You can pick others. We ran into a book recently—[The Spiritual Teaching of] Ramana Maharshi—I have a copy of that with me; I picked it up in a rummage sale. I was rather amazed that the man who speaks the most fluently and eloquently about enlightenment is a man who never uses the word enlightenment, and that's Ramana Maharshi. And he doesn't know anything about the word Zen, I don't think; he doesn't care about it. He was a Hindu mystic. He calls it sahaja nirvikalpa samadhi3 —that's the highest experience the mind can reach, after the mind is destroyed.

But we have, after you're around let's say, you'll find that we have a decided choice of action here. You'll not see us doing keisaku;4 you'll not be sold prayer mats or robes. It doesn't matter what you wear; it's what's in your head, not what you're sitting on.

Meditation

And we don't hold to some easy method of meditation whereby you just sit. Phil here was up at a lodge—it's not a Zen lodge, it was another group of people, and he met a fellow—I had met him previously but I didn't know the particular story about him. He said he had been doing meditation for 22 years. I think I have a whole forest of oak trees back home that have been doing the same thing for about a hundred years, and they've got about as far.

Meditation may bring you peace of mind, but it will not bring you wisdom, and it will not bring you the answer unless you follow a specific type of irritational meditation, not visualizational meditation. Visualizational meditation brings you answers which you postulate beforehand; you ease your mind into a soothing condition of resignation, if nothing more than that.

The Objective

The next thing is, what is the objective? What are we after? Well, if I told you, if I used the word "enlightenment," I'd have to define it. Consequently I can't use the word enlightenment—because in order to define it, I'd have to produce it, like an egg. And basically, the only thing that you can do—our objective is to retreat from error. This is the way the opposite is arrived at, not by postulating what truth is or what [your] definition is or what God is, because with these things you always begin them with a lie to the self.

But by witnessing a manifest pile of garbage into which we immerse ourselves—and accept and believe and devote our time, energy, money and everything else to without any question. In contrast to that, we pick out the best garbage and reject the worst garbage until there's nothing left but pure values—or purer values and purer values. And this is what we call the system of the reverse vector: that you continually retreat from untruth.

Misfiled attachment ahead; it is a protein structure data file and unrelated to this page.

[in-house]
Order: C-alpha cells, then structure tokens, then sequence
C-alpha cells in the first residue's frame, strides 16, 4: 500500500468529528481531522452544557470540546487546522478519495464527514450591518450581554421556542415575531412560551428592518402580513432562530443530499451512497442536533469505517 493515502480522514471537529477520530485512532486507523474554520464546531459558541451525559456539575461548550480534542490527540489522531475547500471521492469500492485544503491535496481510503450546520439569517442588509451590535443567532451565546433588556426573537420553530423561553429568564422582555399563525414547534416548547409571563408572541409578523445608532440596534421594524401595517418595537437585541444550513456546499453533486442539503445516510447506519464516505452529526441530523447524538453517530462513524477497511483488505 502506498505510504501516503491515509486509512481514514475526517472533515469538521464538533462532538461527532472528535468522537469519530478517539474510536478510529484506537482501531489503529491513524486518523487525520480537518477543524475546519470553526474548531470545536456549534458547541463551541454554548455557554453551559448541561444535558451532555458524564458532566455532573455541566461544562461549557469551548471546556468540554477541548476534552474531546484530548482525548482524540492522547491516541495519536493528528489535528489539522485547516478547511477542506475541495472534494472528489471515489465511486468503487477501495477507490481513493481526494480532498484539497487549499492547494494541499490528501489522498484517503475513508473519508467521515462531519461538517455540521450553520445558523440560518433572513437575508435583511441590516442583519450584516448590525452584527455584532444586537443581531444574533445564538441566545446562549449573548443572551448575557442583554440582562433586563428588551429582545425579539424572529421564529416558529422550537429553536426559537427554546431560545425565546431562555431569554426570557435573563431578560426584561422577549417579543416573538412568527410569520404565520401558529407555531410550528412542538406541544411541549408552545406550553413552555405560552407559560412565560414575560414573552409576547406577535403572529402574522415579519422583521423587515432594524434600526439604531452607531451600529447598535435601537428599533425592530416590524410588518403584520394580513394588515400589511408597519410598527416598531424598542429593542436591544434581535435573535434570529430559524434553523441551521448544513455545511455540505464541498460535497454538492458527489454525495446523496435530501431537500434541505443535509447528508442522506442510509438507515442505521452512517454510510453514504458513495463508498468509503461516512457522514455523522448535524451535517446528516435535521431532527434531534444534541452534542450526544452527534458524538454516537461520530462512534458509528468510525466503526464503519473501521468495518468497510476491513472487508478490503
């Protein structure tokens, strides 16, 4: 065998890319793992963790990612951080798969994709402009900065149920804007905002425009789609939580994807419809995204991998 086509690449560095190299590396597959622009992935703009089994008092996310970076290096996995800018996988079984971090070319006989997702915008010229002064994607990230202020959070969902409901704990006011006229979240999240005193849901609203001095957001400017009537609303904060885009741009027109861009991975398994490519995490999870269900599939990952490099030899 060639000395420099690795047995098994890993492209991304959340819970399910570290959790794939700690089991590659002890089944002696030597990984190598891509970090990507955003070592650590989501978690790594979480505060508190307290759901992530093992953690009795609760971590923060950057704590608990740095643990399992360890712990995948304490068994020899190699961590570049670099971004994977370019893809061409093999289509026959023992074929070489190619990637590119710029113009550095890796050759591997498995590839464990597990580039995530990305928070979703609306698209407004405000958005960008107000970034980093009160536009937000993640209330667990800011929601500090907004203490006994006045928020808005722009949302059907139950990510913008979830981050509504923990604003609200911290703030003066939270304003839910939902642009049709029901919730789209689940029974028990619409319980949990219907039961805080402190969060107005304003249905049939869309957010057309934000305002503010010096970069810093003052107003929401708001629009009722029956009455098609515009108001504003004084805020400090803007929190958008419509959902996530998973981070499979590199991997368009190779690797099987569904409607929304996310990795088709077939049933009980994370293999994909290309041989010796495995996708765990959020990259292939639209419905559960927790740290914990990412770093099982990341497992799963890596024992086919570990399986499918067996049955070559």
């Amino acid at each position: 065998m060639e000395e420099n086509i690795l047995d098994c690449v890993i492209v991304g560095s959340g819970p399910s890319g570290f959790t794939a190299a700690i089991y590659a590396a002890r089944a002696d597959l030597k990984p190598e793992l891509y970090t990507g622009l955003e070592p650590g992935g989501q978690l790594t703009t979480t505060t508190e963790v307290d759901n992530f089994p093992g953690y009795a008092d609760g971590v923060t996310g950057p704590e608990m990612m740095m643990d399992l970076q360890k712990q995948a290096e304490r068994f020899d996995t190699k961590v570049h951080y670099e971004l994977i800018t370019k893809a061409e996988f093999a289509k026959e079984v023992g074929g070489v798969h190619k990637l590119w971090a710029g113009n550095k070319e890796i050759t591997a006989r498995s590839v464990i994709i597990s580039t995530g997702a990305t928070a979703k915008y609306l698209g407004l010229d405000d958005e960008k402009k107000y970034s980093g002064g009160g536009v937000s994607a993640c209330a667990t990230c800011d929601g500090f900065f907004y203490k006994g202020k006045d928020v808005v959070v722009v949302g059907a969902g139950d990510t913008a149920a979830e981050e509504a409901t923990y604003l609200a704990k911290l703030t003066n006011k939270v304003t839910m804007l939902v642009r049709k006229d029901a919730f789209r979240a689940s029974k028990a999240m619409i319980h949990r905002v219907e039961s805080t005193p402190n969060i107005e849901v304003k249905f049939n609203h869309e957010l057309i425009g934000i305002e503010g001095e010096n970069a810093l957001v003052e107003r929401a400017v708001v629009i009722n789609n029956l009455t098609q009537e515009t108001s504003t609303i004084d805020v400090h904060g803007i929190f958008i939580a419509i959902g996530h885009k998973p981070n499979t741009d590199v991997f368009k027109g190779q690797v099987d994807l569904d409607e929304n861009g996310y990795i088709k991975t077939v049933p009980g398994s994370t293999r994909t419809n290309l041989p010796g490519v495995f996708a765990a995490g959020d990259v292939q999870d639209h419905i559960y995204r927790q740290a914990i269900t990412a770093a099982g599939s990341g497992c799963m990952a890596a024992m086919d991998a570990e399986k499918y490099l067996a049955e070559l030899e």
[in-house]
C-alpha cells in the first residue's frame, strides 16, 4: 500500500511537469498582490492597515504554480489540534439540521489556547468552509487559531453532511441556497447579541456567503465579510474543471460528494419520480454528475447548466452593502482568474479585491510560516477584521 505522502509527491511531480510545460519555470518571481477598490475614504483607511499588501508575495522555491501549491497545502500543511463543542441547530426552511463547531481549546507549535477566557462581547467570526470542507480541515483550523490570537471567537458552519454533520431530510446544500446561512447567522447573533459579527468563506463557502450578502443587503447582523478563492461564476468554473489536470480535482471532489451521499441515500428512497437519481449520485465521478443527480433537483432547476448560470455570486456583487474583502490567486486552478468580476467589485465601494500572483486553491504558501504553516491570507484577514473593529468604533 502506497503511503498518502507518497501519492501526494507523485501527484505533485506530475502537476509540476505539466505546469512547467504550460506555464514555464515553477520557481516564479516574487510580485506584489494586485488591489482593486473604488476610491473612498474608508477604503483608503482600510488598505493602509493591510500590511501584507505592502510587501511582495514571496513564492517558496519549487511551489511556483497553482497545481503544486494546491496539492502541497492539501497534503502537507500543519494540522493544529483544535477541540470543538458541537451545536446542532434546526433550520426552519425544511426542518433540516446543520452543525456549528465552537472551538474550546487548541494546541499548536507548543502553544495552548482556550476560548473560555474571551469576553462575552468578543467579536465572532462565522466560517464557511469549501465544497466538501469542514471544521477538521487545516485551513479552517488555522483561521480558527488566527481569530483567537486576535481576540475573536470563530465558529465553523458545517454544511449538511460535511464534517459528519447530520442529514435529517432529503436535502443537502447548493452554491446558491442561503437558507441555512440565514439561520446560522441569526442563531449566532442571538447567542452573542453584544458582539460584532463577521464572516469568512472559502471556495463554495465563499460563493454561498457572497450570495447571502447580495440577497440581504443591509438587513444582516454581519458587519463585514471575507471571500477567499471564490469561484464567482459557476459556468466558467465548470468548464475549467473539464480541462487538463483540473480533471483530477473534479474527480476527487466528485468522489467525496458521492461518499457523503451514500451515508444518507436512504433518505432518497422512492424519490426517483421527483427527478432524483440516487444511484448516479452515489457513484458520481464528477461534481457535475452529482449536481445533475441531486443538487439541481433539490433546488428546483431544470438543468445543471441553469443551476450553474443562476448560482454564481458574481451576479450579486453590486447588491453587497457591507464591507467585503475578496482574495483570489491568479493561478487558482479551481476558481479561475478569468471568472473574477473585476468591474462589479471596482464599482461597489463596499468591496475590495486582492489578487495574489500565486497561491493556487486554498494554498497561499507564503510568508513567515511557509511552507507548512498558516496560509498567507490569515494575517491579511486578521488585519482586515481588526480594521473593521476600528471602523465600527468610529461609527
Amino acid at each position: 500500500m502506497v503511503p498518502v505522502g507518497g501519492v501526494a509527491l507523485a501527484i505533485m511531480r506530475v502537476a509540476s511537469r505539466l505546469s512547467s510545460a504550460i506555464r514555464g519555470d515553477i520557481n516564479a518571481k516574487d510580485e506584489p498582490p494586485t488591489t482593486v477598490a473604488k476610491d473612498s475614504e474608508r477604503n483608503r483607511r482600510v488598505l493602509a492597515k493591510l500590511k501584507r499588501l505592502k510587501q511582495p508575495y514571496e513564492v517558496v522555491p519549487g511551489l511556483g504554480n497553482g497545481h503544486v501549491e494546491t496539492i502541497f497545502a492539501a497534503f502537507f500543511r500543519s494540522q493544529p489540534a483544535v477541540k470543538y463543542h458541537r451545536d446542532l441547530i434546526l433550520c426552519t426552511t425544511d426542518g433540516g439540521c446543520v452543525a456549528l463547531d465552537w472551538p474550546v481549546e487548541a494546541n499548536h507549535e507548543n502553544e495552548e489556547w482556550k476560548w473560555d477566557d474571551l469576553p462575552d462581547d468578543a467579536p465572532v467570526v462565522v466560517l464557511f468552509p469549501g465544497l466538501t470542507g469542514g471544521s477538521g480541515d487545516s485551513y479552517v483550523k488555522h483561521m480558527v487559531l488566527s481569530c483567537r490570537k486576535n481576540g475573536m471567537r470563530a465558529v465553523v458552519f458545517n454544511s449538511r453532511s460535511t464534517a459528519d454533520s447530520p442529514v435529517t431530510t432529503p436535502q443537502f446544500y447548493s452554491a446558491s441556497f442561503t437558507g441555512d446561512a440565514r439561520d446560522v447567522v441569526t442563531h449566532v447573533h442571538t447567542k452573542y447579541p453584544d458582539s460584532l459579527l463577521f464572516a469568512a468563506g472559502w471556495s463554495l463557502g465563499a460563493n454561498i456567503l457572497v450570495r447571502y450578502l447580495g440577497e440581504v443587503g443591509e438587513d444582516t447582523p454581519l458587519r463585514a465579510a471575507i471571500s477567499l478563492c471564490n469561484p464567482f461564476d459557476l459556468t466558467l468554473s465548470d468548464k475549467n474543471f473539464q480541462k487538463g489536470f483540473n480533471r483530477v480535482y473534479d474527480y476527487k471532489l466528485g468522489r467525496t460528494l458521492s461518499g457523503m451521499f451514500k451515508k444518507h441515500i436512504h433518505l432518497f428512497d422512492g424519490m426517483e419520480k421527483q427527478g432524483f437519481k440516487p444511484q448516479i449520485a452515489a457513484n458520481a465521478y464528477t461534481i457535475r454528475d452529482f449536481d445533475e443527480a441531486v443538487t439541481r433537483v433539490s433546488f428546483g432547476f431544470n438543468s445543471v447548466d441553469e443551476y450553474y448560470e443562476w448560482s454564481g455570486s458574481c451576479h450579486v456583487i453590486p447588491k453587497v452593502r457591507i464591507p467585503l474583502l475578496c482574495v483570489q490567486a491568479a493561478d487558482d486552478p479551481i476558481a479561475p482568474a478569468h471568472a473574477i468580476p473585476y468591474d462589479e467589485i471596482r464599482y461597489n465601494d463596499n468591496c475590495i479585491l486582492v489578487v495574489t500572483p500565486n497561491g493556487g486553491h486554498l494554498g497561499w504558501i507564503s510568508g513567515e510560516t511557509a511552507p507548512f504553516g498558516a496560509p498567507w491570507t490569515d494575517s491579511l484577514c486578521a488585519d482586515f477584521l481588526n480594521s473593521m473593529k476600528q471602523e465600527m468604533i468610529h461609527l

There's no other path, believe me. If you're going anyplace, you can't postulate first and then expect to get there. You'll get wherever you postulate; you can create it. People in Tibet have created tulpas5—I don't know if you've heard the word, but the monks in Tibet have a practice of creating a woman, a very beautiful woman—I assume to have intercourse. They don't have to go down out of the mountain to find themselves a woman; they have this spirit that they'd have intercourse with, and it's a real relationship. And if you want to check this out, check Alexandra David-Neal's book, Magic and Mystery in Tibet. This is one source, and there are other sources that mention it.

It takes quite awhile to create one of these tulpas, and it takes twice as long to get rid of them, because they become somewhat individualistic.

But this is how far you can go in the business of creation, if you wish. You can build yourself a heaven, or fantasies that someday will bust like a bubble, and you'll have to face facts. This is what most people do; most people build themselves a bubble of fantasy and say, "Well now, here there's 200 million people, or 20 million people that believe the same thing we do," and they think by democratic vote they'll enter some celestial region just because everybody believes it and votes on it. They say, "Yes, we agree."

But these people, when they become ready to terminate this existence, have this moment of doubt, which is the first step in Zen. Whereas the Zen authors, Zen masters, said hundreds of years ago, "The first step is doubt."

And I maintain that the enemy of mankind is faith, and the first step is doubt. The first serious step is doubt—even so far as to doubt what I'm telling you right now. Find out for yourself if necessary. If I can be of any help, okay, but I don't expect anyone to take what I say without some justification, just blindly, and follow because maybe you thought I was honest or something. This would be an insufficient reaction in my estimation.